No doom for polar bears and penguins according to articles in The Globe and Mail 4 April, BBC News and ScienceDaily 13 April 2012, and PLoS ONE 7(4): e33751. doi:10.1371/journal.pone.0033751. A recent survey of polar bear numbers on the western shores of Hudson Bay Canada has defied predictions of declining polar bear populations by climate change doomsayers. The bears in this region were considered the most threatened populations of polar bears. In 2004, Environment Canada researchers concluded that the numbers in the region had dropped by 22 per cent since 1984, to 935 and predicted the population would decrease to about 610 bears.
The new survey conducted by the Government of Nunavut indicates the bear population is actually increasing, and now stands at 1,013. According to Drikus Gissing, Nunavut’s director of wildlife management, the survey shows that “the bear population is not in crisis as people believed”. He added: “There is no doom and gloom”. These results fit with reports from the native Inuit people who claim polar bears are increasing in number across the Arctic regions. Drikus Gissing estimates there are about 25,000 polar bears across Canada’s Arctic and commented: “That’s likely the highest [population level] there has ever been”.
Meanwhile, at the other end of the world a team of researchers led byPeter Fretwell of the British Antarctic Survey have used Very High Resolution Satellite imagery of the entire Antarctic coastline to find colonies of Emperor penguins and estimate the size of each colony. They found 46 colonies, including four previously unknown ones. They estimated the number of adult birds to be 595,000, which, is almost double the previous estimates of 270,000 to 350,000 birds. One reason for carrying out this study was to calculate a baseline population so researchers can see if climate change is affecting the penguin’s survival.
Peter Fretwell commented: “The emperor penguin has evolved into a very narrow ecological niche; it’s an animal that breeds in the coldest environment in the world. It currently has an advantage in that environment because there are no predators and no competition for its food. If Antarctica warms so that predators and competitors can move in, then their ecological niche no longer exists; and that spells bad news for the emperor penguin”.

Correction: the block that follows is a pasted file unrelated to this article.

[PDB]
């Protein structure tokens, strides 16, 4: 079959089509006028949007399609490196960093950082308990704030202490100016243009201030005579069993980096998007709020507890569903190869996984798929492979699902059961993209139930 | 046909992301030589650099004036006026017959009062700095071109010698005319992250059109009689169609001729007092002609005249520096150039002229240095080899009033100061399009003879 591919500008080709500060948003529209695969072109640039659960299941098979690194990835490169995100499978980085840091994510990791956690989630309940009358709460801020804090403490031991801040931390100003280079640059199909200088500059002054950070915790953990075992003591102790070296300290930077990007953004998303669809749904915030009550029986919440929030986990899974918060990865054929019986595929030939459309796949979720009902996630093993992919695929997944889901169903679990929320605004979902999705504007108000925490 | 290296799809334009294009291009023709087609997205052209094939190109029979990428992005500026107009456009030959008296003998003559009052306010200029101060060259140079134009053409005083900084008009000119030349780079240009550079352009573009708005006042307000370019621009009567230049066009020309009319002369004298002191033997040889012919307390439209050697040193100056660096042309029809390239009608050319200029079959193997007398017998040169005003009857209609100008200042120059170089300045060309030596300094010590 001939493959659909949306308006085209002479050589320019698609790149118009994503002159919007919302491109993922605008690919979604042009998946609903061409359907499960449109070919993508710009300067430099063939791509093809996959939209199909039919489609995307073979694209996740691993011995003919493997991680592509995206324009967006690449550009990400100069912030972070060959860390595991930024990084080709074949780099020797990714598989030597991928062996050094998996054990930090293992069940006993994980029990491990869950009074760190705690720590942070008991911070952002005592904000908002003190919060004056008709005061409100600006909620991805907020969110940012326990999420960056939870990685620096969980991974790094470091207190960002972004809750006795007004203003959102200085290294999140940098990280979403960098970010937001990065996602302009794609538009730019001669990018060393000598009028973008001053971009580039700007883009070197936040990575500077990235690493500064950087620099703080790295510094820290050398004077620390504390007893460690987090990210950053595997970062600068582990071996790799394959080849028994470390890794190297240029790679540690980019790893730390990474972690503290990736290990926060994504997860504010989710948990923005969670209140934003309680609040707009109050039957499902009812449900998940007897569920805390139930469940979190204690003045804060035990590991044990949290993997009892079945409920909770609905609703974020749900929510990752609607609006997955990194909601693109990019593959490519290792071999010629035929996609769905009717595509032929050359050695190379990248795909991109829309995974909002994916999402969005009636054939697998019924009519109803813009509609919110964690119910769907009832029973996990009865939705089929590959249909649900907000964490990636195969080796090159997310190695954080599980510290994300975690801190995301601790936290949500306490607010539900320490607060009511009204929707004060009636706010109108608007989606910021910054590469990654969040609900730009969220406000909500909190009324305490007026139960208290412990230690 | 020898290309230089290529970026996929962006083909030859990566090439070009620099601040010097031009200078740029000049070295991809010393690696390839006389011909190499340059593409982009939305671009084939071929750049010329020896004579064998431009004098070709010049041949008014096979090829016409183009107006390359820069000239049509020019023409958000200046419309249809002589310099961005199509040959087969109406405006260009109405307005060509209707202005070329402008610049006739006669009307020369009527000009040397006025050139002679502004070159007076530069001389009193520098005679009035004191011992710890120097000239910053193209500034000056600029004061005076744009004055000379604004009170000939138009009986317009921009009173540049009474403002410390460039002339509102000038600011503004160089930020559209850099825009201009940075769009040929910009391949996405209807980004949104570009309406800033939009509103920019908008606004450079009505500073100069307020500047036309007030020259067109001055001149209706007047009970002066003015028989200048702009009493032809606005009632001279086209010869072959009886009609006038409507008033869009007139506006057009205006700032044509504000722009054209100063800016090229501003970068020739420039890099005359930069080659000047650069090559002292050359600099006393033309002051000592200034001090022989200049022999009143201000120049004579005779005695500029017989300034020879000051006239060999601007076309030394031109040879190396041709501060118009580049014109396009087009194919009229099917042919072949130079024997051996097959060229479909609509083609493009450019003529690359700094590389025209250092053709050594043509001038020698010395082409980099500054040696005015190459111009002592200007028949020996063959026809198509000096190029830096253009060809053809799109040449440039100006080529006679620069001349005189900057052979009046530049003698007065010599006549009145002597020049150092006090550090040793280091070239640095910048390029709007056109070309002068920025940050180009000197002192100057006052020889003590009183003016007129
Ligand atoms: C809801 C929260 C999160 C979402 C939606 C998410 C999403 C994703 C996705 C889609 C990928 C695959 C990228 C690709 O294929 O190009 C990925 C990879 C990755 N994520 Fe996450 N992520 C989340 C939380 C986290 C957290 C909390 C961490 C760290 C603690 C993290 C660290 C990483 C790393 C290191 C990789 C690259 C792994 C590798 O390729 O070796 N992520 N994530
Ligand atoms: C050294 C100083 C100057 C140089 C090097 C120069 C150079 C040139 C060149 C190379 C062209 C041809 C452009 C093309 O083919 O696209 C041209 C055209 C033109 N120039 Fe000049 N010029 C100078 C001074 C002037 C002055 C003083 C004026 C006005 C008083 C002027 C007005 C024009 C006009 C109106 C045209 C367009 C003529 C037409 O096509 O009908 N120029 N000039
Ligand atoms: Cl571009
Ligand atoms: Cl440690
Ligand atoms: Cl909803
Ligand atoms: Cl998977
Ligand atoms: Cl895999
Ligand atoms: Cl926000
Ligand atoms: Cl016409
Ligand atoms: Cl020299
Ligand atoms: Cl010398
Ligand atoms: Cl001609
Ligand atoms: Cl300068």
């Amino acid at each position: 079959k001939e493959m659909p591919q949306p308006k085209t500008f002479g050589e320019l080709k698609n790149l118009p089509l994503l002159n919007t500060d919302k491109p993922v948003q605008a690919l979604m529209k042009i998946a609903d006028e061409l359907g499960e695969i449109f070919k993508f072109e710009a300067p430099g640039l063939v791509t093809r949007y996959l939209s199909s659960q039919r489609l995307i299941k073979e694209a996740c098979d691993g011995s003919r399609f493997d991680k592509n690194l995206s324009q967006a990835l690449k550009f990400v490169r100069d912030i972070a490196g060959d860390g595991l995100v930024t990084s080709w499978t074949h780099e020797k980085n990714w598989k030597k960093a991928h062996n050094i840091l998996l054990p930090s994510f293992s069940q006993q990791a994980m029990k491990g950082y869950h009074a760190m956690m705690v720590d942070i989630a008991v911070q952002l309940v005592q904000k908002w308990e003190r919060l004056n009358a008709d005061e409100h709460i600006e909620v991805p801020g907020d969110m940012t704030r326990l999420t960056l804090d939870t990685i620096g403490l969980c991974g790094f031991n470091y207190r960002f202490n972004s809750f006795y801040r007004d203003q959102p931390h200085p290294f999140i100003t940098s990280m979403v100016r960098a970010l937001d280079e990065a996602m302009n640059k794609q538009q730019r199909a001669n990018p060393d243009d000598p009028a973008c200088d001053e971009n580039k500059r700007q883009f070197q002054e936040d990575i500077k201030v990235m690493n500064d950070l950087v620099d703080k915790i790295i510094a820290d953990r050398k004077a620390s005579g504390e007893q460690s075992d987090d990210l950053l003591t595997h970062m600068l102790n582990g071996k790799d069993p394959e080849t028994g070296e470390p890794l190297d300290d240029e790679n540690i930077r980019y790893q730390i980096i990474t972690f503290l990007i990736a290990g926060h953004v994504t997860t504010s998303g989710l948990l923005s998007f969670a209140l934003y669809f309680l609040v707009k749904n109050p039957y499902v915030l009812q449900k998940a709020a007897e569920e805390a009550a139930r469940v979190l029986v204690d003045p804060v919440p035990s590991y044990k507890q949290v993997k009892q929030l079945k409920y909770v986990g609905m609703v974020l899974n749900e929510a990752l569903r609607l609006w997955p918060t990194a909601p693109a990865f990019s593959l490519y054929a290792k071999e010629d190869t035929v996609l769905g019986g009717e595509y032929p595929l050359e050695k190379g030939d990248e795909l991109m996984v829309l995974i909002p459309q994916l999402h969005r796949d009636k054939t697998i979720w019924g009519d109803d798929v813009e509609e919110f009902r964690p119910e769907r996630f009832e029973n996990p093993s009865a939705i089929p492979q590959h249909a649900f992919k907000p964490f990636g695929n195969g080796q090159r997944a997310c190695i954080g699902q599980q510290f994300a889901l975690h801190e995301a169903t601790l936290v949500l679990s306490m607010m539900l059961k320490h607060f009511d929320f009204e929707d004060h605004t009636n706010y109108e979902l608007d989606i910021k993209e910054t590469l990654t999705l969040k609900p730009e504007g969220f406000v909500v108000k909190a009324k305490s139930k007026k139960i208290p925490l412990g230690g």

Editorial Comment: These population studies are a reminder we should concentrate on actual observation of what is there, rather than speculations based on computer modelling. Polar bears live in regions where people also inhabit, therefore, scientists should be taking note of the observations by the native peoples who live there. Since no-one lives in most of the regions populated by emperor penguins the satellite based study is a clever way of answering the question about penguin population. However, climate doomsayers who predicted the demise of the penguins because the ice sheet ‘is disappearing’ should also look at satellite studies of the Antarctic sea ice extent. Since satellite images have been available, the ice has undergone some changes but the overall trend is for a slow, but sure, increase for over 30 years. (See National Snow and Ice Database Sea Ice Index)
These studies of animal population also expose the hypocrisy of environmentalists who insist all life evolved by natural selection and the struggle for life. Who should care then if predators move in and there is more competition for food because the ice is melting. That is what evolution is really about – struggle, survival, and death. Darwin himself summed it up at the end of his famous book: “Thus, from the war of nature, from famine and death, the most exalted object which we are capable of conceiving, namely, the production of the higher animals directly follows”. (Darwin, 1859, Origin, 1st Edition, p491) (Ref. ice-caps, mammals, birds)
Evidence News 16 May 2012